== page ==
Tips for Using Data Privacy Compliance to Enhance Your Brand


Companies in 2020 must comply with more data privacy laws than ever before. Effective on January 1, the California Consumer Privacy Act (CCPA) contains the most complex data privacy compliance requirements in U.S. history. Some other states have their own requirements, and more states are following suit; many are considering data protection laws while their legislatures are in session.

Compliance with the CCPA and other relevant privacy laws and industry standards involves much more than a brief privacy law update and presents multiple opportunities for customer engagement. Consider using those opportunities to enhance your relationship with your customers. How companies handle consumer data has already become one way in which consumers evaluate whether to do or continue doing business with a particular company. Poorly handled data privacy issues quickly create negative customer experiences, online reviews, and bad press. Differentiate your company by handling customer data — and customer relationships — with intentionality and care.

Here are some ideas to turn data privacy law compliance into a positive user experience:

  • In privacy policies, privacy statements, and terms of use for websites, use engaging language that shows how your company values its customers. Demonstrate that the company sees the value in the customer’s data and in the way the customer wants his or her data used and protected.
  • Ensure that you are not saying too much in your privacy policies and privacy statements. Many companies say more than the law requires, which can be alienating and confusing to consumers and may unnecessarily bind your company to actions that are not legally mandated and that are unnecessary.
  • Consider that how you treat your employees’ personal information also creates a user experience — and your own employees can be your best (or worst) ambassadors.
  • Ensure that when your customers interact with your third-party business partners, it’s clear which company’s privacy policies govern.
  • Don’t bury consumer privacy information on your website.
  • Minimize the hoops that the customer must jump through to enforce his or her rights under the law.
  • Swiftly respond to consumer requests regarding their data, not just within the time that the law mandates.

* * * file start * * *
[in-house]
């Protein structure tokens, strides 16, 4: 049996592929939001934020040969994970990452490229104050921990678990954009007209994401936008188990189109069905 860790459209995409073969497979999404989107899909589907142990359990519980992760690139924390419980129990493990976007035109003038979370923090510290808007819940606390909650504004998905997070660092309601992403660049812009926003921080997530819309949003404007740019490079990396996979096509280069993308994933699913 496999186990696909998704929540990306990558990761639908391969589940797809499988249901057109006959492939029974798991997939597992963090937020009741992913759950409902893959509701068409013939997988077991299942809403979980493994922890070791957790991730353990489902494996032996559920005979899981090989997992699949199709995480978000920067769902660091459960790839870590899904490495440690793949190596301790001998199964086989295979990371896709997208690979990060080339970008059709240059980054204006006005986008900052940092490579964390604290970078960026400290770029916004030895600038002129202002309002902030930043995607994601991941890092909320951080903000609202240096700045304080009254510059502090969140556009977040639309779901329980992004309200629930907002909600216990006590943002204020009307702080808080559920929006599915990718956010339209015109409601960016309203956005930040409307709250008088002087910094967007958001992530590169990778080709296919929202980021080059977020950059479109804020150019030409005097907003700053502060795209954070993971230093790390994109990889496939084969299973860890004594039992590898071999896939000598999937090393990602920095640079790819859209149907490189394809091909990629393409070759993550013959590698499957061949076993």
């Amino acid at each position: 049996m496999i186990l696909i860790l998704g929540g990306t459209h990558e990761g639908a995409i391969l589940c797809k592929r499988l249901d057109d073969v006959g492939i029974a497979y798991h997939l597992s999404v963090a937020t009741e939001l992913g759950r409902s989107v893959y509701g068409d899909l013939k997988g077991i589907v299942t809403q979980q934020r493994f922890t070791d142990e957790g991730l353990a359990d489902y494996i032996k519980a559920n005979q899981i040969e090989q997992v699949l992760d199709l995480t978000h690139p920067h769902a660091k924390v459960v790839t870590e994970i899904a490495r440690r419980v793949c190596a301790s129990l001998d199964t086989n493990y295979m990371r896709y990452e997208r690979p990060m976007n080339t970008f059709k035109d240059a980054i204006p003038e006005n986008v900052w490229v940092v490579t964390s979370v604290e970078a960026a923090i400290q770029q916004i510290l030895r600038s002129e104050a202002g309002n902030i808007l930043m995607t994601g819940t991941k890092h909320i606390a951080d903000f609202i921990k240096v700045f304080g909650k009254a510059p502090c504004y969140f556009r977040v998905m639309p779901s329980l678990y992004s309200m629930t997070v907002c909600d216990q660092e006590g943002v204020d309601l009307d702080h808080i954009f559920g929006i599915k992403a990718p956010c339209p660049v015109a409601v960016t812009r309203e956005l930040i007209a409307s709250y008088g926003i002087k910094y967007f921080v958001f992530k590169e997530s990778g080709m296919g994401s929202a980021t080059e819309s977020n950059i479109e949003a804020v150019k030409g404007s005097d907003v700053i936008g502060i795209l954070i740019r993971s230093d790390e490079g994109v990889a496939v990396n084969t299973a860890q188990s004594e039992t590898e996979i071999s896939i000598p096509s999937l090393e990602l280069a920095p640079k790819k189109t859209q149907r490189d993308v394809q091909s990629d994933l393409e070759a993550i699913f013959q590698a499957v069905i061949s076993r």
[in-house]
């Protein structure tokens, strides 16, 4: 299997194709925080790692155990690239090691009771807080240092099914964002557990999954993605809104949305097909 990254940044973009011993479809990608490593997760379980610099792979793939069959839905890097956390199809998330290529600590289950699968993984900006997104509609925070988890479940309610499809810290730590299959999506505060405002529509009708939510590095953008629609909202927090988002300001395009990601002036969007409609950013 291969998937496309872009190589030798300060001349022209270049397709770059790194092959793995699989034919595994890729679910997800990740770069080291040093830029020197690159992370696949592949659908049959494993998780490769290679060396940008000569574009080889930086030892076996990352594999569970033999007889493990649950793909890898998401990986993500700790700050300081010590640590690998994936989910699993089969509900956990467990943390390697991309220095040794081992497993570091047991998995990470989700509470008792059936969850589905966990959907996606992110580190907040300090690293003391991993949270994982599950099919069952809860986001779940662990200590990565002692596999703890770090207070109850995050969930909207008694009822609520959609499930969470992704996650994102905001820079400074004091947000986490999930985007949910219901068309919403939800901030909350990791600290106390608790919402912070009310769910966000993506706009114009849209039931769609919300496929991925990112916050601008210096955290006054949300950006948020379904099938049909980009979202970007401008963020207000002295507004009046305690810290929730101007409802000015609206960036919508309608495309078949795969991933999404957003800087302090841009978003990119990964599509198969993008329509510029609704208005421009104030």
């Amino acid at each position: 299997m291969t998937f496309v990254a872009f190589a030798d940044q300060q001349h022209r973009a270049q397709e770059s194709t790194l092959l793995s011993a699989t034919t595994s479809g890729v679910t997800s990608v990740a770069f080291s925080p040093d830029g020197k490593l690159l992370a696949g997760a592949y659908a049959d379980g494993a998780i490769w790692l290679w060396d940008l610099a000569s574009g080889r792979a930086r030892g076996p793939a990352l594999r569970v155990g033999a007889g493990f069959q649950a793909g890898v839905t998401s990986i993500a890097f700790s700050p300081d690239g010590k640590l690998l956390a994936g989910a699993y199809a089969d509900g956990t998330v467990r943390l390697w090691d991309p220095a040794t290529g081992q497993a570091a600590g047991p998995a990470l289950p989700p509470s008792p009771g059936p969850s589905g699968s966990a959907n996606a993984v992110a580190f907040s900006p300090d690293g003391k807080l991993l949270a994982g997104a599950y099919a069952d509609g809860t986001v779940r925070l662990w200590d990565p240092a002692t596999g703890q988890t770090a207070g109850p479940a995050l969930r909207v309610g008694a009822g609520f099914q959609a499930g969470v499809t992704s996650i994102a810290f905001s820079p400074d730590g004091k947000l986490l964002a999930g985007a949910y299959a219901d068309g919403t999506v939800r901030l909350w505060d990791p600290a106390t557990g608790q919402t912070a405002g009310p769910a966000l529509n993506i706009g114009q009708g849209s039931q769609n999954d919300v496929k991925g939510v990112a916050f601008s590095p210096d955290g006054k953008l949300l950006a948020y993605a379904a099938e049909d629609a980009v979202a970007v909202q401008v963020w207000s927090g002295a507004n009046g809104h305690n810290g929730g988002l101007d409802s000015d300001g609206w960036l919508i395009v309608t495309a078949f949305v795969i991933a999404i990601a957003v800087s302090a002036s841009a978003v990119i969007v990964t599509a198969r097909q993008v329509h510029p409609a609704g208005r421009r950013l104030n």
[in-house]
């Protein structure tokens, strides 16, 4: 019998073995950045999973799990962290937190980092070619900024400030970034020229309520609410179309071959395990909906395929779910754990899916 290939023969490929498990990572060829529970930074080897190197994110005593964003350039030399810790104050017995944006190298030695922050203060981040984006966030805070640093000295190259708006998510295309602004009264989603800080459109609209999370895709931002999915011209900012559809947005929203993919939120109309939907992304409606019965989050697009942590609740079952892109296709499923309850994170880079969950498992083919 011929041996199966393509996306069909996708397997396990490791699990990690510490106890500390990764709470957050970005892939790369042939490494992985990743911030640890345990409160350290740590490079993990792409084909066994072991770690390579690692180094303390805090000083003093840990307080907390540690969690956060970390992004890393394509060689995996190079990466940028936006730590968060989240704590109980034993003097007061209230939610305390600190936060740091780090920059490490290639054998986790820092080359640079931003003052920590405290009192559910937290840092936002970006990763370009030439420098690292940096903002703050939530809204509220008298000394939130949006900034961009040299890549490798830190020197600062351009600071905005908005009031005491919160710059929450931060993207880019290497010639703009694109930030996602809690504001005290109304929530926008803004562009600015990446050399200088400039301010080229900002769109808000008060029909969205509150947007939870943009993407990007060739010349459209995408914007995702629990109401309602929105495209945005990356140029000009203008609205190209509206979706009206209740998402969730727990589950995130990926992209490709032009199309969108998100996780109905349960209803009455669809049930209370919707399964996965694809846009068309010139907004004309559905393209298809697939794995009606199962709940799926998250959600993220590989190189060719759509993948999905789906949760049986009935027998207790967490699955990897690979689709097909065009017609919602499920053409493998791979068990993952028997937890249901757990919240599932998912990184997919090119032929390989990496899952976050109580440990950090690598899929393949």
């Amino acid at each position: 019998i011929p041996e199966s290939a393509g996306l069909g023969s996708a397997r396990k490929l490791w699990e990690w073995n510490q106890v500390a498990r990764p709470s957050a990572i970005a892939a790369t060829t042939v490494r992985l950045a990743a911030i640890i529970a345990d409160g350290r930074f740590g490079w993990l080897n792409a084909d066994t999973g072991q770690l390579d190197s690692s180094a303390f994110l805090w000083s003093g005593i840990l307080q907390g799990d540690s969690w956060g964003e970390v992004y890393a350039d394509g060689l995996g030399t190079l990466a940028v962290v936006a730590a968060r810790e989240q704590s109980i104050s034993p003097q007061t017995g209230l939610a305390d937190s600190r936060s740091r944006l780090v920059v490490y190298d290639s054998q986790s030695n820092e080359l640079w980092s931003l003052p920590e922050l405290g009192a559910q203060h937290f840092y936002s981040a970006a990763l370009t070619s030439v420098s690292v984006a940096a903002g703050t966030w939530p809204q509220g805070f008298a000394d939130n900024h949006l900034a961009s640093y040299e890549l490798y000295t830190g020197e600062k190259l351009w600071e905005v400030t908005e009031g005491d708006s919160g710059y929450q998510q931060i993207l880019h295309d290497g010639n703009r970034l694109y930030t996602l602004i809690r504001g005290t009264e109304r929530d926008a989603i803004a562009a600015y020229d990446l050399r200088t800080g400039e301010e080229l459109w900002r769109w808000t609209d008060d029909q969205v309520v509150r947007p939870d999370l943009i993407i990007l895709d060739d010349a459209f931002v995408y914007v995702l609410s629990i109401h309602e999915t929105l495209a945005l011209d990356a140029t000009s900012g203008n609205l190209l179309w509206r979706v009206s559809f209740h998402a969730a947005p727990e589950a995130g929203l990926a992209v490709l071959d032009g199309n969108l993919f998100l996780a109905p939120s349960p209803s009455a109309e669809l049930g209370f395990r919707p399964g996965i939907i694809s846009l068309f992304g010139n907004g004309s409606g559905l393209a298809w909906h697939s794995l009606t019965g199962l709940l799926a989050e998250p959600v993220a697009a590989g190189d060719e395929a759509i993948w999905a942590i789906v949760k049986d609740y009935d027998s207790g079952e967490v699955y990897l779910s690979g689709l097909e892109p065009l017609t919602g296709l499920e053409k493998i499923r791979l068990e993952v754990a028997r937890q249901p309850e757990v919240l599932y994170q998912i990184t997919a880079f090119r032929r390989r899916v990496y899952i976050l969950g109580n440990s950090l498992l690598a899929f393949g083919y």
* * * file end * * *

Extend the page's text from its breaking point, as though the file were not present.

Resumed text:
Here are some ideas to prepare your company to take advantage of these types of opportunities:

  • Audit the language in your privacy policies, privacy statements, and terms of use, not just for legal requirements, but also for general tone. Consider whether they are easy to understand.
  • Carefully consider how you use your customers’ data. Do you need to use or retain individual data, or will anonymized or aggregated data points suffice? Use what you need (with appropriate consents) and not more.
  • Have a comprehensive plan in place to respond to a potential data breach. Be ready to address all areas of your business – information technology, financial, legal, human resources, and public relations.
  • Hold “war games” or “table talks” to simulate a data breach scenario. Reality-test your company’s ability to respond in a manner that follows the law and engenders trust.
  • Train staff to not just mechanically handle consumer requests, but to approach consumer interactions with empathy and care.
  • Make ongoing privacy compliance and customer care a part of your company’s culture, rather than a “check-the-box” requirement.

Data privacy compliance likely will become more, not less, complicated. As you ramp up or update your privacy positioning for 2020, do so in a way that creates an even stronger bond with your customers.

The material contained in this communication is informational, general in nature and does not constitute legal advice. The material contained in this communication should not be relied upon or used without consulting a lawyer to consider your specific circumstances. This communication was published on the date specified and may not include any changes in the topics, laws, rules or regulations covered. Receipt of this communication does not establish an attorney-client relationship. In some jurisdictions, this communication may be considered attorney advertising.

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